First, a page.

Inspired by memories from childhood, we made our way down to Lake Glacier and rented pedal boats (Glacier Boathouse, West Glacier Dr.). Just a half hour of pedaling across the still, forest- framed lake and we were ready to drift and enjoy the scenery. Farther south in Mill Creek Park we visited Lanterman’s Mill, a working grist mill that has been stone-grinding wheat, buckwheat, and corn just like it did when it was first built in the mid-19th century (980 Canfield Rd.). A short drive south is Columbiana, Ohio, a small village with big rural charm. We stopped by the Shaker Woods Festival, a large gathering of craftspeople that happens for three weekends each August (44337 County Line Rd). We browsed handmade wares under a canopy of century-old trees and sampled roasted pecans, sweet kettle corn, and lemonade shakes, then stayed in the heart of the village at the Columbiana Inn, a fully renovated 1904 Beaux Arts-style B&B (rooms from $125 per night, 109 N. Main St). Its highlights include repurposed-wood decor and innkeeper Paul Bissell's world-famous hash browns—a potato masterpiece of local garlic, cheese, and sausage.
Day 3: Columbiana, Ohio, to Pittsburgh (83 Miles)
Winding through the Ohio River Valley on the way to Pittsburgh, we stopped where it all started for early colonial settlers and Rat Pack crooner Dean Martin: Steubenville, Ohio. Historic Fort Steuben is a replica of the fort built after the Revolutionary War to house and protect government surveyors ($5, 120 S. Third St). Their task: Lay out the first ranges of the Northwest Territory, the land destined to become Ohio, Indiana, Illinois, Michigan, and Wisconsin.
Like Cleveland, Pittsburgh needs much more than one day for true exploration. Two hours at the Carnegie Museums of Pittsburgh was far from enough. We marveled at the bones of Apatosaurus louisae, the dinosaur named for Andrew Carnegie’s wife, Louise, and lingered in the photo gallery—the museum was the first to exhibit photography as art. During a stop for a quick burst of fuel at La Prima Espresso Bar in the Strip District, Italian language teacher turned coffee importer Sam Patti educated us on how to do espresso in the traditional style: Start with a single, well-made shot and enjoy it while standing at the bar, preferably with good conversation and good friends (single espresso $2, 205 21st St). For dinner, we sipped alcohol-free birch beer and chose from an ever-changing selection of "untraditional" pierogies at Church Brew Works—an old church turned microbrewery (pierogie $18.50, 3525 Liberty Ave). Before heading to bed at lovely Sunnyledge Boutique Hotel and Tea Room (rooms from $139 per night, 5124 Fifth Ave), we rode the historic Duquesne Incline ($2.50, 1197 W. Carson St) overlooking downtown Pittsburgh, a fitting end to our Rust Belt road trip: watching the sun set on where we'd been and looking forward to where we might go next.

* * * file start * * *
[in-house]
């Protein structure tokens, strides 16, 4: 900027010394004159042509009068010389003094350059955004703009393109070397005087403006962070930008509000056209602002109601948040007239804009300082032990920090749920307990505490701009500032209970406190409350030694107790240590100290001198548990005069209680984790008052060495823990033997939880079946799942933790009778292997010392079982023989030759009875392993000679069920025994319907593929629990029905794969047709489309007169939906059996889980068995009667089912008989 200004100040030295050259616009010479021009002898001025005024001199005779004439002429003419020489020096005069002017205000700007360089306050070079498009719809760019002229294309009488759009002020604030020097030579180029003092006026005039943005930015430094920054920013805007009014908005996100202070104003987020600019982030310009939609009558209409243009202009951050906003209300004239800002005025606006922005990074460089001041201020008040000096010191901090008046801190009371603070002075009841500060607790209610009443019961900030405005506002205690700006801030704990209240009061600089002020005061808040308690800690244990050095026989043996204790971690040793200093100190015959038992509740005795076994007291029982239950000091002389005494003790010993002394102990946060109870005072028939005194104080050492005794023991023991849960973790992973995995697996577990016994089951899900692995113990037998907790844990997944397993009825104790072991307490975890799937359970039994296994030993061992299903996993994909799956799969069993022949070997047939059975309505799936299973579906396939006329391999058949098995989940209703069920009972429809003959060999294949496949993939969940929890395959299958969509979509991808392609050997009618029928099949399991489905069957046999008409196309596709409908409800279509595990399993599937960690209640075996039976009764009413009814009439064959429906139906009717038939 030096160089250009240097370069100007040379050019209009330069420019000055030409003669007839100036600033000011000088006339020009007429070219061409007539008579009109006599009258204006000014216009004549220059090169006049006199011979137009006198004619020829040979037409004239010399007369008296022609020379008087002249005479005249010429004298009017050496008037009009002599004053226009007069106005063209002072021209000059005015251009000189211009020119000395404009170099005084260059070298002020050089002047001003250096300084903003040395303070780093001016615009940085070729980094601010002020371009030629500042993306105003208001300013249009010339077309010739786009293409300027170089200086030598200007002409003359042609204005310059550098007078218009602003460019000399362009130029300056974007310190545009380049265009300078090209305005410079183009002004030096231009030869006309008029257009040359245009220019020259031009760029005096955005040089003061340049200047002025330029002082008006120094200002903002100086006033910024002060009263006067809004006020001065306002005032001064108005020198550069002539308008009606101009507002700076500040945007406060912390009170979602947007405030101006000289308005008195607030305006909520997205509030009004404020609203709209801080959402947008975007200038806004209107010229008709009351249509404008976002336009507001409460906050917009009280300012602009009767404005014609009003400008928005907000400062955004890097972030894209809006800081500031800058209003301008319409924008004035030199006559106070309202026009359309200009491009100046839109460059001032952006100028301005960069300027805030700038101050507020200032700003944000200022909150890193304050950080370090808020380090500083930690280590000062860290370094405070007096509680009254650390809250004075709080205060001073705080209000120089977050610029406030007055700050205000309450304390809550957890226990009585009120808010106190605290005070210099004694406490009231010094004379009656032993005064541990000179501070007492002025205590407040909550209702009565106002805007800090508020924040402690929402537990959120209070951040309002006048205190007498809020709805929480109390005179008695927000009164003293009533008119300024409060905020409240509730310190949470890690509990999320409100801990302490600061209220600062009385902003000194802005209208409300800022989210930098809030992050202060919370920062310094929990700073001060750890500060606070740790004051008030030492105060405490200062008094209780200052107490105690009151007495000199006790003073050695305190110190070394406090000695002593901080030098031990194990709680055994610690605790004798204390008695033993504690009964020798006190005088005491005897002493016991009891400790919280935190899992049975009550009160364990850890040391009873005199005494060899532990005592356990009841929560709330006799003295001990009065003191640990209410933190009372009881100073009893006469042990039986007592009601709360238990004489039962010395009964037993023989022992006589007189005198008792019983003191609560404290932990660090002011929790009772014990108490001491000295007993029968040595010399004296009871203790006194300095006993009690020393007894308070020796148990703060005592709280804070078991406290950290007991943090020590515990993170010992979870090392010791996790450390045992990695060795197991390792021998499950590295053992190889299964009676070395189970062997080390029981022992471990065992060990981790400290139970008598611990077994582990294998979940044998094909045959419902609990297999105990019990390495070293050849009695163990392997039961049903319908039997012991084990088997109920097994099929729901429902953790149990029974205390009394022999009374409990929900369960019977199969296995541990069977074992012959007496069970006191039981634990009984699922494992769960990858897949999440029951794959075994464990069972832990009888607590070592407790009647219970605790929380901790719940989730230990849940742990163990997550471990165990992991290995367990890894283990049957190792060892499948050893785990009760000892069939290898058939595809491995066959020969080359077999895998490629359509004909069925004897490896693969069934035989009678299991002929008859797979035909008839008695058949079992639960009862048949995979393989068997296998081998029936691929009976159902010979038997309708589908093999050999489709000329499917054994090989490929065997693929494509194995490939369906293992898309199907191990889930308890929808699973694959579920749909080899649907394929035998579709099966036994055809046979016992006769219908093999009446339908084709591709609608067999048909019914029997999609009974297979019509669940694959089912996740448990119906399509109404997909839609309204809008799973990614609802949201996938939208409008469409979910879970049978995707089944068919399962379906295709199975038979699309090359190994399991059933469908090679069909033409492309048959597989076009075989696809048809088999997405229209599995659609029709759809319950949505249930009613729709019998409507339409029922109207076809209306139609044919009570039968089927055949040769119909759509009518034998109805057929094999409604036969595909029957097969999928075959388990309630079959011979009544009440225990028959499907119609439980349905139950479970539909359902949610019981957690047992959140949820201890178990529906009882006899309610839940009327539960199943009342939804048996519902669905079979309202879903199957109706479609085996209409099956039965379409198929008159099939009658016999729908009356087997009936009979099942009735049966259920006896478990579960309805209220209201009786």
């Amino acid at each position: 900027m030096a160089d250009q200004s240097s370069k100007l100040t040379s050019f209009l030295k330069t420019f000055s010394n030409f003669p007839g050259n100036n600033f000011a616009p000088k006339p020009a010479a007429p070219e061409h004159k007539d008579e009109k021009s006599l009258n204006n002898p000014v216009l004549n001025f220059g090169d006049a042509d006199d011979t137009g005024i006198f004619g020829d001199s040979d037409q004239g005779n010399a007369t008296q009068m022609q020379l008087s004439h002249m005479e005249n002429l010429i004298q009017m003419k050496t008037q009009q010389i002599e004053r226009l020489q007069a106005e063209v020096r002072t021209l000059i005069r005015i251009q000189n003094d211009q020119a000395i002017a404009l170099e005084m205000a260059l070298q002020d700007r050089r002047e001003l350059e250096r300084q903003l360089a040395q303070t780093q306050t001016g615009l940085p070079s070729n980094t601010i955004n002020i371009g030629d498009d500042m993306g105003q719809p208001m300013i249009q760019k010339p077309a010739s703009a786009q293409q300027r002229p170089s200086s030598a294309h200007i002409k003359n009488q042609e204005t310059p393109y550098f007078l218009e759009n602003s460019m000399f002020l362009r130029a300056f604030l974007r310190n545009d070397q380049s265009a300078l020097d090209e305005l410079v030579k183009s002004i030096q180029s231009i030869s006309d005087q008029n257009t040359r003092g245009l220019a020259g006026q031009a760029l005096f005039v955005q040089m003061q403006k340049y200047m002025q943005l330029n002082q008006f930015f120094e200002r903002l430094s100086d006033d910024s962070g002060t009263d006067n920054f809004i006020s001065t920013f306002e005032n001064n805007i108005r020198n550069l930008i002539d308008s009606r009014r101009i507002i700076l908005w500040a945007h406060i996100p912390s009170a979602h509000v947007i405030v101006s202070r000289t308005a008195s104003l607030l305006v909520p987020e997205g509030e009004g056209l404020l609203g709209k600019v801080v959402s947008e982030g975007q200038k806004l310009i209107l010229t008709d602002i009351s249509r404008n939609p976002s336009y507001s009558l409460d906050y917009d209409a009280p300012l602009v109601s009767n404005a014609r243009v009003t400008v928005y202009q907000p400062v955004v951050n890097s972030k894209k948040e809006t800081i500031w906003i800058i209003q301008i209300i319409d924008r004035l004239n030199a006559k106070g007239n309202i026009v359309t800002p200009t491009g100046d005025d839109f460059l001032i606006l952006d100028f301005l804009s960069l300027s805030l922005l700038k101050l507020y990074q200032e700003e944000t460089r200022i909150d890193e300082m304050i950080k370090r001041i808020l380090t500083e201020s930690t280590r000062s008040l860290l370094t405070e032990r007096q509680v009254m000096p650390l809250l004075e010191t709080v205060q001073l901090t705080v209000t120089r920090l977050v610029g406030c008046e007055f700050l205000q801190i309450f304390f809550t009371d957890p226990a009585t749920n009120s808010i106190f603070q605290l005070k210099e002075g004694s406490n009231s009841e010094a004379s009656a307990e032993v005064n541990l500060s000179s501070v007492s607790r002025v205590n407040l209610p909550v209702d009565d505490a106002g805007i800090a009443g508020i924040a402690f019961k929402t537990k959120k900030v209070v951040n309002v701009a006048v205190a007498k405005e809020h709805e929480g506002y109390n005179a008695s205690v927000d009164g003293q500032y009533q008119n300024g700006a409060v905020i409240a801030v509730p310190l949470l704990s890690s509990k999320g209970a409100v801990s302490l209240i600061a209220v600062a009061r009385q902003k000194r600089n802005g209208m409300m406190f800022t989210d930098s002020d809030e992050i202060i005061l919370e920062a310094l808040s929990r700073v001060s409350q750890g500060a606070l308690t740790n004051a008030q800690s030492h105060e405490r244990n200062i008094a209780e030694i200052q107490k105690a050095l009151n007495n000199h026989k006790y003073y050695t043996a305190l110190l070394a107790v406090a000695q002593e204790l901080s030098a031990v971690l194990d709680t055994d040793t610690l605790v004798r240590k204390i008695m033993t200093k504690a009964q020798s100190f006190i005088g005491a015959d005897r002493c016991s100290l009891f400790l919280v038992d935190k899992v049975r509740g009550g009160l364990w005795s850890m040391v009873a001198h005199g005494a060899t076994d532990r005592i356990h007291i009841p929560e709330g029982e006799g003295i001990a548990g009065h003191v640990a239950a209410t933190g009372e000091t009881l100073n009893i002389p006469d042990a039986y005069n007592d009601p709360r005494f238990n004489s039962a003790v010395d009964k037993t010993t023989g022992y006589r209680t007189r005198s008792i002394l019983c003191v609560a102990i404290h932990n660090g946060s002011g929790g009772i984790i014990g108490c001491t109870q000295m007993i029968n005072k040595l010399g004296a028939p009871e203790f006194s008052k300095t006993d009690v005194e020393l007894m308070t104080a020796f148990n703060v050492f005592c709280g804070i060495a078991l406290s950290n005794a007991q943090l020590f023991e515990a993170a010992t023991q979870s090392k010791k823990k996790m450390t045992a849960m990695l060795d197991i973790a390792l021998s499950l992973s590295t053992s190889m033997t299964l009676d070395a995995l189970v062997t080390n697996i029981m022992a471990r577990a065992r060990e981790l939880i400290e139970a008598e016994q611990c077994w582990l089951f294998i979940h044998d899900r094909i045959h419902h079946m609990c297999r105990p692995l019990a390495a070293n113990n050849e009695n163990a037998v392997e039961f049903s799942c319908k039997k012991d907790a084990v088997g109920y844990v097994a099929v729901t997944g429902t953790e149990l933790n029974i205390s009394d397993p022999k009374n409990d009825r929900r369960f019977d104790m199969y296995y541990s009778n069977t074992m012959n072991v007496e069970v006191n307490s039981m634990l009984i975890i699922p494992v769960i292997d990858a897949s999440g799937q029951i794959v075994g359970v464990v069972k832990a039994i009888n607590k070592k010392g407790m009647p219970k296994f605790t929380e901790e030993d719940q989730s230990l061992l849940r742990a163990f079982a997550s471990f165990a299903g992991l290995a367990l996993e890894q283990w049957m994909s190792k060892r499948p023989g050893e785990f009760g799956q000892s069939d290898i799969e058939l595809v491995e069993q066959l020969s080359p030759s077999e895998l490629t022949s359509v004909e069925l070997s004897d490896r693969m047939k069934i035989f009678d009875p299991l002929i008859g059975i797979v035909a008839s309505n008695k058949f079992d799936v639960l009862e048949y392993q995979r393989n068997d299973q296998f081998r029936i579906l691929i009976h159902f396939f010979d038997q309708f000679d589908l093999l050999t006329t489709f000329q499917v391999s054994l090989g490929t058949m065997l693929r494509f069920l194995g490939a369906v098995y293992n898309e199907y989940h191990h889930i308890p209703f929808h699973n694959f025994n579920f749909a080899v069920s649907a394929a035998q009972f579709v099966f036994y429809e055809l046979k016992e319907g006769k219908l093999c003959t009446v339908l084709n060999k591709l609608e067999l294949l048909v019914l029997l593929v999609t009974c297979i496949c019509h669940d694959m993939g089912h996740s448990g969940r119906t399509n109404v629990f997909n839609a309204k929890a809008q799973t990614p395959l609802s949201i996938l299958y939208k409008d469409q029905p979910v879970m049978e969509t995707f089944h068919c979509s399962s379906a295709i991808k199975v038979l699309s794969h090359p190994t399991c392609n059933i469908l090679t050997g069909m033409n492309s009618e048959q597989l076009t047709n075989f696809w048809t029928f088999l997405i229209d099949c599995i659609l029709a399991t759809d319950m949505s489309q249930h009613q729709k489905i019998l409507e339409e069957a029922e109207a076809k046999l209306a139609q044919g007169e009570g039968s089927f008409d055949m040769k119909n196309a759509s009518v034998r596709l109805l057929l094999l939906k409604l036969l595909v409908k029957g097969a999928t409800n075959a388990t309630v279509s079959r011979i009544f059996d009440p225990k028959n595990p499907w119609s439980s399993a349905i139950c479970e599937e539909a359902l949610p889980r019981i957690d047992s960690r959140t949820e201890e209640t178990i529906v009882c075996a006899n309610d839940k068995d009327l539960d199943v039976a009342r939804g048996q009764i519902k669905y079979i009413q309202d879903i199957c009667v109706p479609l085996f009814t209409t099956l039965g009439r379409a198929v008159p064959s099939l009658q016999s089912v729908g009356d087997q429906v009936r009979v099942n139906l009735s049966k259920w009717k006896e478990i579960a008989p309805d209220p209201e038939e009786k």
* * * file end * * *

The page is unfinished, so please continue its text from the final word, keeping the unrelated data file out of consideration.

What's A Road Trip Food You Can't Do Without?
We've got road trips on the brain, thanks to the re-release of our Budget Travel Ultimate Road Trips App, available now in the App Store and on Google Play, and all the fun summer travel stories in our July/August digital edition of Budget Travel magazine (now available on BudgetTravel.com, in the Apple App Store, on Google Play, and for Nook and Kindle). To get into the spirit of things, we asked several of our staff members to share the road trip food they can't do without—here's what they said: "Frozen coffee drinks laced with chocolate are as much of a necessity as gasoline." —Robert Firpo-Cappiello, Executive Editor "I purposely don't bring any food with me so I have an excuse to stop for ice cream along the way." —Jamie Beckman, Senior Editor "I stop for unique snacks at local shops. My favorite so far was Tanka Bites (smoked buffalo meat with cranberries), which I found in South Dakota." —Kaeli Conforti, Digital Editor "A road trip isn't complete without chocolate." —Jennifer O'Brien, Marketing Manager "Candy! I've given myself countless sugar headaches on road trips. I never learn." —Rosalie Tinelli, Marketing Associate "Coffee. Does that count?" —Amy Lundeen, Photo Director "Chocolate-covered raisins. It's what I buy when I go to the movies, and driving on a road trip is sorta like a real-time flick!" —Whitney Tressel, Photo Editor "I simply cannot live without sunflower seeds in the shell. They keep me busy when I feel sleepy while driving—that's key!" —Chalkley Calderwood, Creative Director "I always have Twizzlers or beef jerky handy." —Chad Harter, Lead Developer "After living in New York City for so long, I search for an Arby's or Chili's, because those favorites of mine are hard to find here." —Michelle Craig, Director, Business Development "Potato chips! Preferably local and flavored." —Elaine Alimonti, President, Publisher "A big bag of pretzels is a must-have for all road trips!" —Cathy Allendorf, Director of Digital Media Now it's your turn: We want to know, what's a road trip food you can't do without? Share it below!
Epic Road Trip: Southern Utah & Northern Arizona